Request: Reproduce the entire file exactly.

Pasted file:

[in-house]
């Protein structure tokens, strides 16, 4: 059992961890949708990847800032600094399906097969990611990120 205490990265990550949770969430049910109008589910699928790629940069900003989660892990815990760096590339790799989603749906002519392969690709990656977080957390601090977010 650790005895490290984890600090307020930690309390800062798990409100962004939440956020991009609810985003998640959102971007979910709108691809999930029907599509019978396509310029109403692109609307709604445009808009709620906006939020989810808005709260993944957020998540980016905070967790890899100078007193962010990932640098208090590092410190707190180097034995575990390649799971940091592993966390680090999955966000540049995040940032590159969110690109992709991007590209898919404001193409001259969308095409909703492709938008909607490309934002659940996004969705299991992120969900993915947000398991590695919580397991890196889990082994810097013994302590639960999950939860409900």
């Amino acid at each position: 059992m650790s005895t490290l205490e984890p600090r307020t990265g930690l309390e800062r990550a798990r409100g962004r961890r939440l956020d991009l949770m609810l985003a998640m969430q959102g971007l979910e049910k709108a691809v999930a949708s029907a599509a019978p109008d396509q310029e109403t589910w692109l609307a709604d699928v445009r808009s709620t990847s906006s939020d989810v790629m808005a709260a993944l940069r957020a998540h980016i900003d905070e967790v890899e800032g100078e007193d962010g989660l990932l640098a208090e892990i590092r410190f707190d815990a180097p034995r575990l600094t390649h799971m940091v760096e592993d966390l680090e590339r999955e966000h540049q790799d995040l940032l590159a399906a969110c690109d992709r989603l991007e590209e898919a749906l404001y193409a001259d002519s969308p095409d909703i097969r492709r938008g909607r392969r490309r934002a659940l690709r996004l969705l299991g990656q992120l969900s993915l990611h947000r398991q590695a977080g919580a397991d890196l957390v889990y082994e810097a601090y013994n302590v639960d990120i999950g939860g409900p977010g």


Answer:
[in-house]
């Protein structure tokens, strides 16, 4: 059992961890949708990847800032600094399906097969990611990120 205490990265990550949770969430049910109008589910699928790629940069900003989660892990815990760096590339790799989603749906002519392969690709990656977080957390601090977010 650790005895490290984890600090307020930690309390800062798990409100962004939440956020991009609810985003998640959102971007979910709108691809999930029907599509019978396509310029109403692109609307709604445009808009709620906006939020989810808005709260993944957020998540980016905070967790890899100078007193962010990932640098208090590092410190707190180097034995575990390649799971940091592993966390680090999955966000540049995040940032590159969110690109992709991007590209898919404001193409001259969308095409909703492709938008909607490309934002659940996004969705299991992120969900993915947000398991590695919580397991890196889990082994810097013994302590639960999950939860409900």
């Amino acid at each position: 059992m650790s005895t490290l205490e984890p600090r307020t990265g930690l309390e800062r990550a798990r409100g962004r961890r939440l956020d991009l949770m609810l985003a998640m969430q959102g971007l979910e049910k709108a691809v999930a949708s029907a599509a019978p109008d396509q310029e109403t589910w692109l609307a709604d699928v445009r808009s709620t990847s906006s939020d989810v790629m808005a709260a993944l940069r957020a998540h980016i900003d905070e967790v890899e800032g100078e007193d962010g989660l990932l640098a208090e892990i590092r410190f707190d815990a180097p034995r575990l600094t390649h799971m940091v760096e592993d966390l680090e590339r999955e966000h540049q790799d995040l940032l590159a399906a969110c690109d992709r989603l991007e590209e898919a749906l404001y193409a001259d002519s969308p095409d909703i097969r492709r938008g909607r392969r490309r934002a659940l690709r996004l969705l299991g990656q992120l969900s993915l990611h947000r398991q590695a977080g919580a397991d890196l957390v889990y082994e810097a601090y013994n302590v639960d990120i999950g939860g409900p977010g």